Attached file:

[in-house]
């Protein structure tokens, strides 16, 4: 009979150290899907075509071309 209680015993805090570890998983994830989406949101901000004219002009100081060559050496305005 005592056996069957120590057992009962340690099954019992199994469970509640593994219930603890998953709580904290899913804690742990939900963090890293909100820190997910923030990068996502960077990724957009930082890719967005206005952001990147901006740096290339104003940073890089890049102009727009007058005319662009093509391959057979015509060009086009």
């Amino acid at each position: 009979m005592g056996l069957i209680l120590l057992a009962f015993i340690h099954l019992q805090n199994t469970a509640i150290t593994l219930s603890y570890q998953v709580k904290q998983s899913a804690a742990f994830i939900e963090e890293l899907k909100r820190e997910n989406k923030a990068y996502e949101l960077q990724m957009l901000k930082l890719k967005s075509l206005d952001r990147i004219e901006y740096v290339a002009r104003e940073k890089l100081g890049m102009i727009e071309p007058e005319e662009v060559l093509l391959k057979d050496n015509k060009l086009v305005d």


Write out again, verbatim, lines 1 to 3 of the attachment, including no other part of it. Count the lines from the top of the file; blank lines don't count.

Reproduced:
[in-house]
């Protein structure tokens, strides 16, 4: 009979150290899907075509071309 209680015993805090570890998983994830989406949101901000004219002009100081060559050496305005 005592056996069957120590057992009962340690099954019992199994469970509640593994219930603890998953709580904290899913804690742990939900963090890293909100820190997910923030990068996502960077990724957009930082890719967005206005952001990147901006740096290339104003940073890089890049102009727009007058005319662009093509391959057979015509060009086009």
């Amino acid at each position: 009979m005592g056996l069957i209680l120590l057992a009962f015993i340690h099954l019992q805090n199994t469970a509640i150290t593994l219930s603890y570890q998953v709580k904290q998983s899913a804690a742990f994830i939900e963090e890293l899907k909100r820190e997910n989406k923030a990068y996502e949101l960077q990724m957009l901000k930082l890719k967005s075509l206005d952001r990147i004219e901006y740096v290339a002009r104003e940073k890089l100081g890049m102009i727009e071309p007058e005319e662009v060559l093509l391959k057979d050496n015509k060009l086009v305005d």